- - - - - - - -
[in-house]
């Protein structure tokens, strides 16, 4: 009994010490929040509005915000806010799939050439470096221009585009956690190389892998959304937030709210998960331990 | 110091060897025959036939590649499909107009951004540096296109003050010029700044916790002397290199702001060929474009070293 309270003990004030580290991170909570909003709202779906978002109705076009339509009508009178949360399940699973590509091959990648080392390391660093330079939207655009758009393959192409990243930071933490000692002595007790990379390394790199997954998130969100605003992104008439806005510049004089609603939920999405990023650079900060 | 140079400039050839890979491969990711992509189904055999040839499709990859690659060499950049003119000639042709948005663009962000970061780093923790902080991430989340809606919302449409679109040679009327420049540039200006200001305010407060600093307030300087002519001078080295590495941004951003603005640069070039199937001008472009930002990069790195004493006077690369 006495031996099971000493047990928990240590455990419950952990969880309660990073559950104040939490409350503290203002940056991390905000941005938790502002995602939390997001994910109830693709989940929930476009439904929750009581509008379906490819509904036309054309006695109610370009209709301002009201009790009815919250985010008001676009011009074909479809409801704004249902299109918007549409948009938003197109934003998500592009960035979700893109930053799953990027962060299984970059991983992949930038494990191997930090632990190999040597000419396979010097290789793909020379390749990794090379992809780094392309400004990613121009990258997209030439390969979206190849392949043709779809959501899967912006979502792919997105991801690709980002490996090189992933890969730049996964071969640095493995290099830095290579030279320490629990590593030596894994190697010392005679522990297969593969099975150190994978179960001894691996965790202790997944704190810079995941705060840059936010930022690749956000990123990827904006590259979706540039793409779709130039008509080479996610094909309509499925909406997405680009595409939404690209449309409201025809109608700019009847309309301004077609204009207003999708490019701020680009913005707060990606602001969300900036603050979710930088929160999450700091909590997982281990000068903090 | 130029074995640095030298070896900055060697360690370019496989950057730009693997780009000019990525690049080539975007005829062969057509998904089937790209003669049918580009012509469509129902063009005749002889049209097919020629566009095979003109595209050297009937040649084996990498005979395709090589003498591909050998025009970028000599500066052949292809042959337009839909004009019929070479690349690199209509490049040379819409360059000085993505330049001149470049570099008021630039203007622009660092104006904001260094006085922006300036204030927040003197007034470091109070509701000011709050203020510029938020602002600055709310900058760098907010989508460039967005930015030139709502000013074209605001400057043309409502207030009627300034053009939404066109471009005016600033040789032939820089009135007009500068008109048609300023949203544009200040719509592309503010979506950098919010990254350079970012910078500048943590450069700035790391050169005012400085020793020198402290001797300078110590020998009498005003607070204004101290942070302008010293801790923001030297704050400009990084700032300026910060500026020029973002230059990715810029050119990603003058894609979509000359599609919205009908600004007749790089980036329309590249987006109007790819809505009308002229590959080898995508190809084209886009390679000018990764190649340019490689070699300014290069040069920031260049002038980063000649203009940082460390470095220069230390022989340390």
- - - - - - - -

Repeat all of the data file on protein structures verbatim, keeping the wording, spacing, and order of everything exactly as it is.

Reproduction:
[in-house]
């Protein structure tokens, strides 16, 4: 009994010490929040509005915000806010799939050439470096221009585009956690190389892998959304937030709210998960331990 | 110091060897025959036939590649499909107009951004540096296109003050010029700044916790002397290199702001060929474009070293 309270003990004030580290991170909570909003709202779906978002109705076009339509009508009178949360399940699973590509091959990648080392390391660093330079939207655009758009393959192409990243930071933490000692002595007790990379390394790199997954998130969100605003992104008439806005510049004089609603939920999405990023650079900060 | 140079400039050839890979491969990711992509189904055999040839499709990859690659060499950049003119000639042709948005663009962000970061780093923790902080991430989340809606919302449409679109040679009327420049540039200006200001305010407060600093307030300087002519001078080295590495941004951003603005640069070039199937001008472009930002990069790195004493006077690369 006495031996099971000493047990928990240590455990419950952990969880309660990073559950104040939490409350503290203002940056991390905000941005938790502002995602939390997001994910109830693709989940929930476009439904929750009581509008379906490819509904036309054309006695109610370009209709301002009201009790009815919250985010008001676009011009074909479809409801704004249902299109918007549409948009938003197109934003998500592009960035979700893109930053799953990027962060299984970059991983992949930038494990191997930090632990190999040597000419396979010097290789793909020379390749990794090379992809780094392309400004990613121009990258997209030439390969979206190849392949043709779809959501899967912006979502792919997105991801690709980002490996090189992933890969730049996964071969640095493995290099830095290579030279320490629990590593030596894994190697010392005679522990297969593969099975150190994978179960001894691996965790202790997944704190810079995941705060840059936010930022690749956000990123990827904006590259979706540039793409779709130039008509080479996610094909309509499925909406997405680009595409939404690209449309409201025809109608700019009847309309301004077609204009207003999708490019701020680009913005707060990606602001969300900036603050979710930088929160999450700091909590997982281990000068903090 | 130029074995640095030298070896900055060697360690370019496989950057730009693997780009000019990525690049080539975007005829062969057509998904089937790209003669049918580009012509469509129902063009005749002889049209097919020629566009095979003109595209050297009937040649084996990498005979395709090589003498591909050998025009970028000599500066052949292809042959337009839909004009019929070479690349690199209509490049040379819409360059000085993505330049001149470049570099008021630039203007622009660092104006904001260094006085922006300036204030927040003197007034470091109070509701000011709050203020510029938020602002600055709310900058760098907010989508460039967005930015030139709502000013074209605001400057043309409502207030009627300034053009939404066109471009005016600033040789032939820089009135007009500068008109048609300023949203544009200040719509592309503010979506950098919010990254350079970012910078500048943590450069700035790391050169005012400085020793020198402290001797300078110590020998009498005003607070204004101290942070302008010293801790923001030297704050400009990084700032300026910060500026020029973002230059990715810029050119990603003058894609979509000359599609919205009908600004007749790089980036329309590249987006109007790819809505009308002229590959080898995508190809084209886009390679000018990764190649340019490689070699300014290069040069920031260049002038980063000649203009940082460390470095220069230390022989340390």